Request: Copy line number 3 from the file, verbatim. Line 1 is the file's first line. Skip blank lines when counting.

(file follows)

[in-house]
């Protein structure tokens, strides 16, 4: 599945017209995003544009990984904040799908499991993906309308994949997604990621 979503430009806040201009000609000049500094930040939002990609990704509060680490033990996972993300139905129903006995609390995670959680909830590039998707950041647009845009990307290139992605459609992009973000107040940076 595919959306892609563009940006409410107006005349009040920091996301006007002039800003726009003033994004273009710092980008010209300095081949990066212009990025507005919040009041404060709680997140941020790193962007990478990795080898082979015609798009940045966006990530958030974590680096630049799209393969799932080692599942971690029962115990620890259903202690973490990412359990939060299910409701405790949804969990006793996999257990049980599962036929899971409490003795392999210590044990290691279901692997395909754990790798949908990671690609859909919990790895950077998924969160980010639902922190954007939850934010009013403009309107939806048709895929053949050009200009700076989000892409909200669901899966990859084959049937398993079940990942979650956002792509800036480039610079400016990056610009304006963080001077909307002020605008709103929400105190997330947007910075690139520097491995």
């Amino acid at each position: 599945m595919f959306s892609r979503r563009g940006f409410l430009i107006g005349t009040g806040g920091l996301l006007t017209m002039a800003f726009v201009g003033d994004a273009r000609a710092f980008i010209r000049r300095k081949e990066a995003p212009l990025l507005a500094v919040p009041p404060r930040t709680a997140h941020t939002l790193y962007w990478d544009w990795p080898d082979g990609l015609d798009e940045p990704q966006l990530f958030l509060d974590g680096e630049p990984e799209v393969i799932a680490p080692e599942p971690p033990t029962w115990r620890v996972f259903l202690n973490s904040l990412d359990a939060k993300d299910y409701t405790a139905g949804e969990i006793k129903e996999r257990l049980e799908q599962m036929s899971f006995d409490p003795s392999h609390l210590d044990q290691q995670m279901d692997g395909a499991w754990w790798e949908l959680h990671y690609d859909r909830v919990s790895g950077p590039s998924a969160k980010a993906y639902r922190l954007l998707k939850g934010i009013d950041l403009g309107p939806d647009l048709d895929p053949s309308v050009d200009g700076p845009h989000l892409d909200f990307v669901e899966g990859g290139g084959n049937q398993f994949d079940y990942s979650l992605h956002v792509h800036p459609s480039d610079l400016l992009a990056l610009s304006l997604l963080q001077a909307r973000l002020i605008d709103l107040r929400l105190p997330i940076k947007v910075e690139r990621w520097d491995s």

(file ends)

């Amino acid at each position: 599945m595919f959306s892609r979503r563009g940006f409410l430009i107006g005349t009040g806040g920091l996301l006007t017209m002039a800003f726009v201009g003033d994004a273009r000609a710092f980008i010209r000049r300095k081949e990066a995003p212009l990025l507005a500094v919040p009041p404060r930040t709680a997140h941020t939002l790193y962007w990478d544009w990795p080898d082979g990609l015609d798009e940045p990704q966006l990530f958030l509060d974590g680096e630049p990984e799209v393969i799932a680490p080692e599942p971690p033990t029962w115990r620890v996972f259903l202690n973490s904040l990412d359990a939060k993300d299910y409701t405790a139905g949804e969990i006793k129903e996999r257990l049980e799908q599962m036929s899971f006995d409490p003795s392999h609390l210590d044990q290691q995670m279901d692997g395909a499991w754990w790798e949908l959680h990671y690609d859909r909830v919990s790895g950077p590039s998924a969160k980010a993906y639902r922190l954007l998707k939850g934010i009013d950041l403009g309107p939806d647009l048709d895929p053949s309308v050009d200009g700076p845009h989000l892409d909200f990307v669901e899966g990859g290139g084959n049937q398993f994949d079940y990942s979650l992605h956002v792509h800036p459609s480039d610079l400016l992009a990056l610009s304006l997604l963080q001077a909307r973000l002020i605008d709103l107040r929400l105190p997330i940076k947007v910075e690139r990621w520097d491995s």